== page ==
January Foothills Trail (South Carolina)
Jan 6, 2021 at 9:26 am #3692372Remington RothBPL Member
@remjrothLocale: Atlantic Coast
Hello, it’s been several years since I’ve gone on a trip and I’m looking to get back into the swing of things with a three day section hike on the Foothills Trail in South Carolina. Expected highs are 50-53F and expected lows are 30-33F. I would really appreciate any feedback – both general and regarding whether my kit is warm enough. Thanks in advance!Jan 7, 2021 at 4:43 am #3692513Alex HBPL Member
@abhittLocale: southern appalachians or desert SW
Looks pretty solid. You might be a bit cool with the sleeping bag but you know it and you better than me. The Nanopuff might not be enough around camp warmth but again you would know.Jan 7, 2021 at 8:52 am #3692534MattBPL Member
@mhrLocale: San Juan Mtns.
The Foothills Trail can get surprisingly cold. There’s always potentially a lot of mountain air and moisture mixing. The sleeping bag would concern my sleeping sensibilities. I’m older, balding, and thin(ish?). Ugggh. But we all sleep differently.
Now I must go and practice my Stuart Smalley daily affirmations.Jan 7, 2021 at 10:19 am #3692539BonzoBPL Member
@bon-zoLocale: Virgo Supercluster
I was on a section of that trail just a few weeks ago, on the 19th of last month. The weather was 50’s/30’s, but the wind coming from the higher peaks to the north was, indeed, surprisingly cool; there were several gusts that came over the ridges and which were downright cold. There were also several cooler-than-normal valleys, and yes, lots of moisture in the air. Based on that limited experience, I will go a bit heavier on my garb when next I’m in that area.Jan 7, 2021 at 6:30 pm #3692629Remington RothBPL Member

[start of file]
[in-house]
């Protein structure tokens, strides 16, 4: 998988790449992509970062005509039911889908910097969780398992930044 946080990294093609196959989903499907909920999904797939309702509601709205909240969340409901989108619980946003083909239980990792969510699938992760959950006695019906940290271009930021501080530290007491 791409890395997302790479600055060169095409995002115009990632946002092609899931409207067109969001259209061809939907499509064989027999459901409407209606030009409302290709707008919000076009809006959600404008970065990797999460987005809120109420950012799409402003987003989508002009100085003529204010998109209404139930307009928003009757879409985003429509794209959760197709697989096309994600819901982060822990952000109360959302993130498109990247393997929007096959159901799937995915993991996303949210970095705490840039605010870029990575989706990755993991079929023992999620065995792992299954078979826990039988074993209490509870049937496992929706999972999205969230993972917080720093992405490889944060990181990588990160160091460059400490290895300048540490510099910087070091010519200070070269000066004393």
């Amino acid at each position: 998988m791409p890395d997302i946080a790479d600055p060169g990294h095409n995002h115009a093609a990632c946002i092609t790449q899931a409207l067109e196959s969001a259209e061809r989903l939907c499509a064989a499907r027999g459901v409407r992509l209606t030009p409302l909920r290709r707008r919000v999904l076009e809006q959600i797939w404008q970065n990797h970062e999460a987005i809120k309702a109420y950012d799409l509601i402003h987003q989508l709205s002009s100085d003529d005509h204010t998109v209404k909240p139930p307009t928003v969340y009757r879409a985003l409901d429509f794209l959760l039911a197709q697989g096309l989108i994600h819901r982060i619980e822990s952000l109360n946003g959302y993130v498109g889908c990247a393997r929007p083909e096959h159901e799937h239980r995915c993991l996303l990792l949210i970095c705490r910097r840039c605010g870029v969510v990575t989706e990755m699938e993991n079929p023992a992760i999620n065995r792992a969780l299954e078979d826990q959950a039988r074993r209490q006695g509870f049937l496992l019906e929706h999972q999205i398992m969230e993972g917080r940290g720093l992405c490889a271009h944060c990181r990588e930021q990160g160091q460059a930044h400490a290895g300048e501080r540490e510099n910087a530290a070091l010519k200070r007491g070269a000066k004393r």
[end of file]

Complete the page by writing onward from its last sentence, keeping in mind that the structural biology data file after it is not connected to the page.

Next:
@remjrothLocale: Atlantic Coast
Thank you all for the feedback. It seems like the consensus is that I may need to add some warmth. A few easy changes come to mind based on the other gear I already have (prefer not to make any purchases for this trip):
- I’ll add a Gossamer Gear Thinlight 1/4″ pad (~4oz) to my existing sleep setup. My sleeping pad tends to slide less on that anyways which is an added plus.
- I’ll swap out my Nanopuff with a heavier jacket (Mountain Hardwear synthetic – adds 8oz over the Nanopuff but it’s a furnace, not sure which model it is). It’s a pretty big jump but sounds prudent.
- I’ll add some thicker/warmer sleep socks. I think they’re Smartwool Expedition weight (4.1oz). I tend to sleep warm besides my toes.
Again, I appreciate the help. I’d rather go conservative and then dial back on future trips as I get back into the swing of things.May 23, 2021 at 3:25 pm #3713913toddBPL Member
@funnymoLocale: SE USA
Yeah I thru-hiked it in early November (usually a good bit warmer than January) and it was basically the temps you referenced for the first two+ days, then warmed a little.
Your decision to gear up warmer will only disappoint if there’s a “warm snap”. If, as your trip draws near, the forecast calls for warmer temps, switch back to the Nanopuff and layer your wind &/or rain jacket if you get chilled.
That Nanopuff is a THIN jacket.
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